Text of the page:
Falk arranged to meet with friends at the store for a morning of shopping, and by the time the group was finished, they came to a conclusion that will sound like music to local merchants.

“This store will definitely bring me to Red Bank more often,” said Darlene Weltman, of Atlantic Highlands.

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URBAN SPARKS HOPE AMONG STORE OWNERS

urban-watchers2An unidentified Urban Outfitters employee checks out a window display as a pair of passersby does the same Tuesday night.

By DUSTIN RACIOPPI

Two young women rounded the corner of Broad Street Monday night and headed left on West Front Street, their eyes fixed on a retail medley going on behind the tall glass windows.

The twentysomethings behind the glass were putting the finishing touches on display racks and examining the trendy looks of mannequins that just days ago lined the store’s inner perimeter as nothing more than nondescript plastic molds.

“I’m so excited for you, Urban Outfitters,” said one of the women as she looked into the window before disappearing from West Front’s sidewalk.

Given the Philadelphia-based giant’s international success, it’s no surprise there might be consumers chomping at the bit for Urban to open it’s doors to the public on Thursday. But on the periphery of Urban Outfitters’ enchanting mass of real estate at 2-10 Broad Street, there’s a contingent that can match the public’s excitement and trump it with hope — Red Bank’s small business owners.

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URBAN OUTFITTERS SHOPPING FOR MANAGER

2-10 BroadCan you manage it? The clothing and household-goods merchant is looking someone to run its Red Bank store when the wraps come off at 2 Broad.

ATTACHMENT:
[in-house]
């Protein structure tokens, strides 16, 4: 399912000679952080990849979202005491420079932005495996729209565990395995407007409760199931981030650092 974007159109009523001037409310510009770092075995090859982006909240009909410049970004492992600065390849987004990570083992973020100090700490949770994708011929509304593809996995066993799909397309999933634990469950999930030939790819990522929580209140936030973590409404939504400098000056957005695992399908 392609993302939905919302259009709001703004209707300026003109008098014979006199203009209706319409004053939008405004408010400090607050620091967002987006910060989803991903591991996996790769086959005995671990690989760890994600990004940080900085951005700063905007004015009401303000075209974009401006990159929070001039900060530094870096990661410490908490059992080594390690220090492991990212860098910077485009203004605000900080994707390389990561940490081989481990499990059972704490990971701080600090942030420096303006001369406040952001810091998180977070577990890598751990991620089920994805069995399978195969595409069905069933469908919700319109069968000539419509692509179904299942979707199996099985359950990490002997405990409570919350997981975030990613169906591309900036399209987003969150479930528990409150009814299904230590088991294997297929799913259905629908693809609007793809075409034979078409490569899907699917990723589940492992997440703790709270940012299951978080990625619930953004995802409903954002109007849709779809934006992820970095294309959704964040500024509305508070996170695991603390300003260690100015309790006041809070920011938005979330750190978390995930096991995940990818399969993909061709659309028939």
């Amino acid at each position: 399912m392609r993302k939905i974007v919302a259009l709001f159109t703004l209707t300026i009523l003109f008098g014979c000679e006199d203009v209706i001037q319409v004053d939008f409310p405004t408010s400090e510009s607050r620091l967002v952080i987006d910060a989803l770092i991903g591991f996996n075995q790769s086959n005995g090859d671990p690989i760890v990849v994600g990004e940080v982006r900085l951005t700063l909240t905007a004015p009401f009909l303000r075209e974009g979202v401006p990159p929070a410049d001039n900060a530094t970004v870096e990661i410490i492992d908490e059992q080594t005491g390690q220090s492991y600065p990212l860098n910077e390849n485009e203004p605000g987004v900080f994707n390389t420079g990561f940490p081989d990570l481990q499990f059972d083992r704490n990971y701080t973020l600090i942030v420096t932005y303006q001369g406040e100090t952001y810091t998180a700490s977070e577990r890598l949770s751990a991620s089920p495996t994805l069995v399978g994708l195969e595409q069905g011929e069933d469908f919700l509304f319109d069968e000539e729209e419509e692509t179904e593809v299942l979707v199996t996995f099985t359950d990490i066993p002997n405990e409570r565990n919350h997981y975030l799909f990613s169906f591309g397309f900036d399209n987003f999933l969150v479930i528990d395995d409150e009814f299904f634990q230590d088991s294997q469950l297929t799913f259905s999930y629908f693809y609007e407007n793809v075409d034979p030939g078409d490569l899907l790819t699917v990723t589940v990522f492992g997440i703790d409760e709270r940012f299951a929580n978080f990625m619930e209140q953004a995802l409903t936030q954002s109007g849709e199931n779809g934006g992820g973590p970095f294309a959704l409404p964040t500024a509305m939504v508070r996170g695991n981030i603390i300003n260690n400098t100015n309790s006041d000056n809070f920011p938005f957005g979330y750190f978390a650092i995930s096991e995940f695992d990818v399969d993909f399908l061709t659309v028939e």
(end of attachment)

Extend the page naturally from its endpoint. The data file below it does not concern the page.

Retailer Urban Outfitters, which has been mum on its plans to open a store in Red Bank, has finally acknowledged the move.

It comes in the form of a job posting for store manager at the emporium planned for 2 Broad Street, at the corner of West Front.

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CAN DOCTORS SAVE THIS BUILDING?

UnionhousevillageComing soon, maybe, to the still-vacant Union Street Village: plastic surgeons.

Unable to get even a nibble for its retail space, the owner of Union Street Village last night sought, and obtained, a change allowing medical offices on the ground floor.

The Red Bank Planning Board approved a site plan change clearing professional or medical use of the  space, at the corner of Union Street and Wharf Avenue, provided the bank that owns the building kick $12,500 into the borough parking fund to offset a five-space deficiency.

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THIRD TIME’S A CHARM ON MONMOUTH STREET

siros-monmouthStreet-level stores with 12 apartments above and parking underground will replace a longtime service station at Monmouth and Pearl streets.

After repeated tries, a scaled-back plan to replace a former auto service center at the corner of Monmouth and Pearl streets has cleared a major hurdle.

The Red Bank zoning board last night unanimously approved a pair of variances that could lead to the construction of a multi-use retail and residential structure on the site, most recently the home of Circles Skate Shop.

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REALTOR PLANS RETAIL SHOWCASE

corinthian-cove-from-dock-6Corinthian Cove’s one unsold unit will display merchandise from Red Bank retailers for two months. (Photo courtesy of Susan McLaughlin)

She’s got a big, empty house on the Navesink she’d like to sell.

They’ve got everything from bars of soap to dining room furniture that they’d like to move — not to mention an image of being part of an overpriced downtown they’d like to water down.

Seeing an opportunity, a local real estate agent is pairing her needs with those of Red Bank retailers in the hope that good things happen for all.